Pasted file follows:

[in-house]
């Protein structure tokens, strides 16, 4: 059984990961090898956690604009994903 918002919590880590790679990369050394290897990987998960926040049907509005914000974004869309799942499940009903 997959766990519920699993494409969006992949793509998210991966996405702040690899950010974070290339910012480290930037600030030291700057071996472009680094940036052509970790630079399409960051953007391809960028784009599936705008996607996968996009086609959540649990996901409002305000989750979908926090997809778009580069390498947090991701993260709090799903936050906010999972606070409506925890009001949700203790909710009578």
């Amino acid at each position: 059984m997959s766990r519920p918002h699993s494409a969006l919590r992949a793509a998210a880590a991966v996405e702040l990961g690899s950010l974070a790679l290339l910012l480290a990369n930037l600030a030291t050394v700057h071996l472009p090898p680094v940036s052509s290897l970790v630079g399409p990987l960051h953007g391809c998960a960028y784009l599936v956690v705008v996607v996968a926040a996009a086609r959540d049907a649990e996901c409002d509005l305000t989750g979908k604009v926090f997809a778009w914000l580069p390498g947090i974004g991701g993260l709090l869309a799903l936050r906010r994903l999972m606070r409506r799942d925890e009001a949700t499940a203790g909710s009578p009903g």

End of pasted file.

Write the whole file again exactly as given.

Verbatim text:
[in-house]
């Protein structure tokens, strides 16, 4: 059984990961090898956690604009994903 918002919590880590790679990369050394290897990987998960926040049907509005914000974004869309799942499940009903 997959766990519920699993494409969006992949793509998210991966996405702040690899950010974070290339910012480290930037600030030291700057071996472009680094940036052509970790630079399409960051953007391809960028784009599936705008996607996968996009086609959540649990996901409002305000989750979908926090997809778009580069390498947090991701993260709090799903936050906010999972606070409506925890009001949700203790909710009578």
């Amino acid at each position: 059984m997959s766990r519920p918002h699993s494409a969006l919590r992949a793509a998210a880590a991966v996405e702040l990961g690899s950010l974070a790679l290339l910012l480290a990369n930037l600030a030291t050394v700057h071996l472009p090898p680094v940036s052509s290897l970790v630079g399409p990987l960051h953007g391809c998960a960028y784009l599936v956690v705008v996607v996968a926040a996009a086609r959540d049907a649990e996901c409002d509005l305000t989750g979908k604009v926090f997809a778009w914000l580069p390498g947090i974004g991701g993260l709090l869309a799903l936050r906010r994903l999972m606070r409506r799942d925890e009001a949700t499940a203790g909710s009578p009903g």